SunSquabi is one group that has toed the line between electronic dance music and rhythm-driven funk for years. The three-piece Colorado act, comprised of Kevin Donohue, Josh Fairman and Chris Anderson, has been releasing music under GRiZ’s former imprint All Good Records since 2016.

Now the self proclaimed “hydro-funk trio” has sought to bring the live experience to the studio in their latest independently released full-length album, Instinct. The 10-track offering represents a full evolution of their creative chemistry in the studio and improvisational sound on the stage — all packaged into one cohesive sonic journey.

“It’s kinda like breathing, honestly. We can communicate directly with each other both verbally and non-verbally, onstage and off,” says Donohue of the band’s creative process. “That connection will take the music collectively where we all want to go.”

Instinct is a biological-themed journey of evolution. With the addition of Josh Fairman (bass/synth bass) last year, and new levels of compositional prowess and sound design, Instinct makes evident that the group is dedicated to a forward-thinking musical trajectory and all-out experimentation. With standout tracks in “Night Moth,” “Land Sloth,” and “Snapping Turtle,” the entire work culminates as a symbiotic masterpiece — between the liquidy, funk-led basslines of Fairman on the synths, the crisp percussive work of Anderson, ad Donohue repeatedly shredding the guitar with solo riffs.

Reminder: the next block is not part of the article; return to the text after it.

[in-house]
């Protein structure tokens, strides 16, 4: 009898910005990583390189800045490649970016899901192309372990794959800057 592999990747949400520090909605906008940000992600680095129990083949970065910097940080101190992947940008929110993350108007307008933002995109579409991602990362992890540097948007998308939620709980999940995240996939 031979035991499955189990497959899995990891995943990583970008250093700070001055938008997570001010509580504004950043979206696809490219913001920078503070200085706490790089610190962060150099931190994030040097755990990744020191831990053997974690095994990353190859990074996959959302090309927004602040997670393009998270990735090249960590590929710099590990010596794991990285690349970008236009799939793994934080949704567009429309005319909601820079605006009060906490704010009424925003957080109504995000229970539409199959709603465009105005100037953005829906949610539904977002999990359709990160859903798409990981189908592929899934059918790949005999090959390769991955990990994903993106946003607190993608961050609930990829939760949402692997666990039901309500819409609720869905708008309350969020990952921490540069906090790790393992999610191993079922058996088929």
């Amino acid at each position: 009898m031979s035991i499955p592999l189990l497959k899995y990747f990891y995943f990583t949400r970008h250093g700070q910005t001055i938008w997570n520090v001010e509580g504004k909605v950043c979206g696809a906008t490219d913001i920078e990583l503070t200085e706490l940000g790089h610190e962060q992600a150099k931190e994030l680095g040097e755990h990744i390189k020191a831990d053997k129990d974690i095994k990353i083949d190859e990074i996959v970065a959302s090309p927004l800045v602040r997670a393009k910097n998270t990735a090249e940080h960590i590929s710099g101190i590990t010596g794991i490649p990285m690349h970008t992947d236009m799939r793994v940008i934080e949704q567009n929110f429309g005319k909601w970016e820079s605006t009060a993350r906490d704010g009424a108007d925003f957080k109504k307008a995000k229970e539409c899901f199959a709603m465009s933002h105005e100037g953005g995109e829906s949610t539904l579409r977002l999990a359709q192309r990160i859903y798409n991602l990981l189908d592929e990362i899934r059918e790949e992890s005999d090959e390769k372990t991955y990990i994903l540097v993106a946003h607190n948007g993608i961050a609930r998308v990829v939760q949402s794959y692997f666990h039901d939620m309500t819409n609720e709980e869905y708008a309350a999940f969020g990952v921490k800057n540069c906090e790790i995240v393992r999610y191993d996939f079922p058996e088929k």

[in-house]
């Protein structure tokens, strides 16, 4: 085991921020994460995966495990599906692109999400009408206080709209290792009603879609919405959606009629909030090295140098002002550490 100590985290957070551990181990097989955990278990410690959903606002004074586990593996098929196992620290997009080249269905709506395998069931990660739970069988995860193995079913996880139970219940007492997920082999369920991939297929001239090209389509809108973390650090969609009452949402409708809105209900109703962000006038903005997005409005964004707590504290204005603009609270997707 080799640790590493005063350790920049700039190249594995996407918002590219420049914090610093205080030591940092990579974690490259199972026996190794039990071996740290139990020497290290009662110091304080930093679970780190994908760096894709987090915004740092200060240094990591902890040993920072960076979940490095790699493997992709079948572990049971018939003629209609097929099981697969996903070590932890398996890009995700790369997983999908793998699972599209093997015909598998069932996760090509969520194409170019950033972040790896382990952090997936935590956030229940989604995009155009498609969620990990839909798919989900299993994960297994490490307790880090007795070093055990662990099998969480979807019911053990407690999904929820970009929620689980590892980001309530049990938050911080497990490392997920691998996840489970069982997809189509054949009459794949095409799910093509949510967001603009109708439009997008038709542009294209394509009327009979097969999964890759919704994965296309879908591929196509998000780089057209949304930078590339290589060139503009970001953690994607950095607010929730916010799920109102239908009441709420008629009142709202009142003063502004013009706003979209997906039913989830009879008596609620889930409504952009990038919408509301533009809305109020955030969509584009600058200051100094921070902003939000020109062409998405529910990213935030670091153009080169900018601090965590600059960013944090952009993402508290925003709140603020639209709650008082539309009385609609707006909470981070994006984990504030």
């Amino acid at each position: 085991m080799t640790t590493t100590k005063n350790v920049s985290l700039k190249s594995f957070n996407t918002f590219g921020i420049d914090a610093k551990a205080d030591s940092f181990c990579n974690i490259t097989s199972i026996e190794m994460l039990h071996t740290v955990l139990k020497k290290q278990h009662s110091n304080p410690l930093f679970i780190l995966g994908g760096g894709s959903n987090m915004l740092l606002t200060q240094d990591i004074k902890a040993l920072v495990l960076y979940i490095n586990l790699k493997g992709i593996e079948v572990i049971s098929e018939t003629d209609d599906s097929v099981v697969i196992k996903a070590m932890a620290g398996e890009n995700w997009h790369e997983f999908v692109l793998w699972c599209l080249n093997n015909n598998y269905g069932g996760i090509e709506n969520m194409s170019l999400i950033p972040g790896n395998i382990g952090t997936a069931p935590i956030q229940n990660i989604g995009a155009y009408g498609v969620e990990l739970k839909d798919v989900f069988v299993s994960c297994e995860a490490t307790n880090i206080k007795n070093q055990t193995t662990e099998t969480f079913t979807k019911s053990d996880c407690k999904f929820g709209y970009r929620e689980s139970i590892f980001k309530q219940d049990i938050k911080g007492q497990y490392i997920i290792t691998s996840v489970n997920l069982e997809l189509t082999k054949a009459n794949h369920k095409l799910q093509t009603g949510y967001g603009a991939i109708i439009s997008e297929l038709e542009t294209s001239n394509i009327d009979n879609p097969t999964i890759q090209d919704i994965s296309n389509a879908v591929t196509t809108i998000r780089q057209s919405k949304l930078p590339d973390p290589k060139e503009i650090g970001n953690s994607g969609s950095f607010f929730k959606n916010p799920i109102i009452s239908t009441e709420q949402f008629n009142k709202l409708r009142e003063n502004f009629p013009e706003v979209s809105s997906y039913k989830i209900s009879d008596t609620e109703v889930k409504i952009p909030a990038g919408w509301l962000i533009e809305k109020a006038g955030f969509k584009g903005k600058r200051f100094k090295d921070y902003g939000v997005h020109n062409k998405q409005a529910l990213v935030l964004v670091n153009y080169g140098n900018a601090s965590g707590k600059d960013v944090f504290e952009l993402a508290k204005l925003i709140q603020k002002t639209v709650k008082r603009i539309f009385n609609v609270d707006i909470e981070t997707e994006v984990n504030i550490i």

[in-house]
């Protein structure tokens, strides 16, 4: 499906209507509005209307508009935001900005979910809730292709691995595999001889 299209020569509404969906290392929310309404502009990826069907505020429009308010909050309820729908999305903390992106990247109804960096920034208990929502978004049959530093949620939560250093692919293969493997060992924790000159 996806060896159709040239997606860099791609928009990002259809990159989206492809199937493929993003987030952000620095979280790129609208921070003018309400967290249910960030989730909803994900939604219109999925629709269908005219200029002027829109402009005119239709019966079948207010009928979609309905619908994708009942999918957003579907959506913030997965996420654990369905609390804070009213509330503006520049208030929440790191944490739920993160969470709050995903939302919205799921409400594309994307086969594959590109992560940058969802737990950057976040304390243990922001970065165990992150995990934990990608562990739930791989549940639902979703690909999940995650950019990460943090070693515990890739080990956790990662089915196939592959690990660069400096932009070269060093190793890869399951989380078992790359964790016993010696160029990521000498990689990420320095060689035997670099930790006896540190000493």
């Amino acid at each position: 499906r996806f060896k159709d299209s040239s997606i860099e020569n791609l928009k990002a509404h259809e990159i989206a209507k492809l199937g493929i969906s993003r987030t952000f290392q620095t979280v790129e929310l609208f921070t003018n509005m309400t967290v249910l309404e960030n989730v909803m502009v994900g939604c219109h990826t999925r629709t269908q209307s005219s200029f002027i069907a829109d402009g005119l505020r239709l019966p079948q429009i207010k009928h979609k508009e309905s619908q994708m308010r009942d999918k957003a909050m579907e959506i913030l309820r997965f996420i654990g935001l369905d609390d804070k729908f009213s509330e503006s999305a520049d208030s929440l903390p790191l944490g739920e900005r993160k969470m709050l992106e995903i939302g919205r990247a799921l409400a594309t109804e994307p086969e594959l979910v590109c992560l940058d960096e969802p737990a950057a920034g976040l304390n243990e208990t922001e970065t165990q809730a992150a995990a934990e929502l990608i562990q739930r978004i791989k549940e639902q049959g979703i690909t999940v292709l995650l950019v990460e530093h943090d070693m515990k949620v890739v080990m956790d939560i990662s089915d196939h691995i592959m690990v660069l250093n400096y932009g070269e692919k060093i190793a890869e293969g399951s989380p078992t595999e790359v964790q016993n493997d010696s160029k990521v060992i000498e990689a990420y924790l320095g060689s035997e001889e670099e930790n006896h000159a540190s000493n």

The album is not without its roster of strong collaborator either. From the album’s open track, “Pangolin,” featuring Pretty Lights and Break Science’s Chris Karns on the turntables, to The String Cheese Incident’s Jason Hann on percussion in “Fisher Cat,” to Spencer Anderson on violin in “Chrysalis,” each collaborator brings a fresh new flavor to Sunsquabi’s defined repertoire.

Each song’s namesake inspired by a creature or biological element is a reflection of every track taking on a distinct life of its own. With every track, fans are tethered to an avant-garde spaceship with SunSquabi at the helms of their far-out frequencies. Buckle up, you’ll find yourself jamming to their newest studio album all day long.

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Written by Ryan Morse

I'm probably listening to Bassnectar.